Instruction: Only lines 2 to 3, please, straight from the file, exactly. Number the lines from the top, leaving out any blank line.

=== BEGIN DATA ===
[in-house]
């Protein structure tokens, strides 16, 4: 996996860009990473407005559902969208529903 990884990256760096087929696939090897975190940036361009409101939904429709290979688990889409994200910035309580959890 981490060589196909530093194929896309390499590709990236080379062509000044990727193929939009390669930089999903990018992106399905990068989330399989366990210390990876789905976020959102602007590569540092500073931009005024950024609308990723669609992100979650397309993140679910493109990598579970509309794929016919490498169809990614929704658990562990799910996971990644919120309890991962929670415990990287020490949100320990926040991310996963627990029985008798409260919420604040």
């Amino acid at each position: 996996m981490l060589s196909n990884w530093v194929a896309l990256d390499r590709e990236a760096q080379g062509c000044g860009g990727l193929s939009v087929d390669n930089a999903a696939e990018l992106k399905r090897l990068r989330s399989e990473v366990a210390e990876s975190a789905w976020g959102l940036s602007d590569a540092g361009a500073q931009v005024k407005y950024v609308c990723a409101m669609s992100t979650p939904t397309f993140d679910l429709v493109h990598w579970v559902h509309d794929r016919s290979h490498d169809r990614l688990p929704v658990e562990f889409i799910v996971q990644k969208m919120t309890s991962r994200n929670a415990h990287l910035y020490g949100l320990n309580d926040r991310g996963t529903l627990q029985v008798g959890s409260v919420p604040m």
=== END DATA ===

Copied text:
């Protein structure tokens, strides 16, 4: 996996860009990473407005559902969208529903 990884990256760096087929696939090897975190940036361009409101939904429709290979688990889409994200910035309580959890 981490060589196909530093194929896309390499590709990236080379062509000044990727193929939009390669930089999903990018992106399905990068989330399989366990210390990876789905976020959102602007590569540092500073931009005024950024609308990723669609992100979650397309993140679910493109990598579970509309794929016919490498169809990614929704658990562990799910996971990644919120309890991962929670415990990287020490949100320990926040991310996963627990029985008798409260919420604040």
């Amino acid at each position: 996996m981490l060589s196909n990884w530093v194929a896309l990256d390499r590709e990236a760096q080379g062509c000044g860009g990727l193929s939009v087929d390669n930089a999903a696939e990018l992106k399905r090897l990068r989330s399989e990473v366990a210390e990876s975190a789905w976020g959102l940036s602007d590569a540092g361009a500073q931009v005024k407005y950024v609308c990723a409101m669609s992100t979650p939904t397309f993140d679910l429709v493109h990598w579970v559902h509309d794929r016919s290979h490498d169809r990614l688990p929704v658990e562990f889409i799910v996971q990644k969208m919120t309890s991962r994200n929670a415990h990287l910035y020490g949100l320990n309580d926040r991310g996963t529903l627990q029985v008798g959890s409260v919420p604040m």